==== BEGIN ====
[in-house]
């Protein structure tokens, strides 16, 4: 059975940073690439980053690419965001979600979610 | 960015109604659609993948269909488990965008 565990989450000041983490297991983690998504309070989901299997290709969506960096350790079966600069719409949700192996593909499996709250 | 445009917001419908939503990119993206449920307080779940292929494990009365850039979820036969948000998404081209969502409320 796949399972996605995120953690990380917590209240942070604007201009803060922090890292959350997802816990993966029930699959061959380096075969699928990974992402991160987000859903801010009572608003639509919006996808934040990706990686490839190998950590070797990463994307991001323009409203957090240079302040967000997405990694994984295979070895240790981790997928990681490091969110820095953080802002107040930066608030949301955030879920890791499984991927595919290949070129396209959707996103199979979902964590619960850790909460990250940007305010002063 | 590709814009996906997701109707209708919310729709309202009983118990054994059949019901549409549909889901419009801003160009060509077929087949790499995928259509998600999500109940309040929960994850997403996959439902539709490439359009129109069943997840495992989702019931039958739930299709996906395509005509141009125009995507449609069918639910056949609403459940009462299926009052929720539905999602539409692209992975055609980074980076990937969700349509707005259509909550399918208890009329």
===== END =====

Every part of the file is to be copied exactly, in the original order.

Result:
[in-house]
């Protein structure tokens, strides 16, 4: 059975940073690439980053690419965001979600979610 | 960015109604659609993948269909488990965008 565990989450000041983490297991983690998504309070989901299997290709969506960096350790079966600069719409949700192996593909499996709250 | 445009917001419908939503990119993206449920307080779940292929494990009365850039979820036969948000998404081209969502409320 796949399972996605995120953690990380917590209240942070604007201009803060922090890292959350997802816990993966029930699959061959380096075969699928990974992402991160987000859903801010009572608003639509919006996808934040990706990686490839190998950590070797990463994307991001323009409203957090240079302040967000997405990694994984295979070895240790981790997928990681490091969110820095953080802002107040930066608030949301955030879920890791499984991927595919290949070129396209959707996103199979979902964590619960850790909460990250940007305010002063 | 590709814009996906997701109707209708919310729709309202009983118990054994059949019901549409549909889901419009801003160009060509077929087949790499995928259509998600999500109940309040929960994850997403996959439902539709490439359009129109069943997840495992989702019931039958739930299709996906395509005509141009125009995507449609069918639910056949609403459940009462299926009052929720539905999602539409692209992975055609980074980076990937969700349509707005259509909550399918208890009329």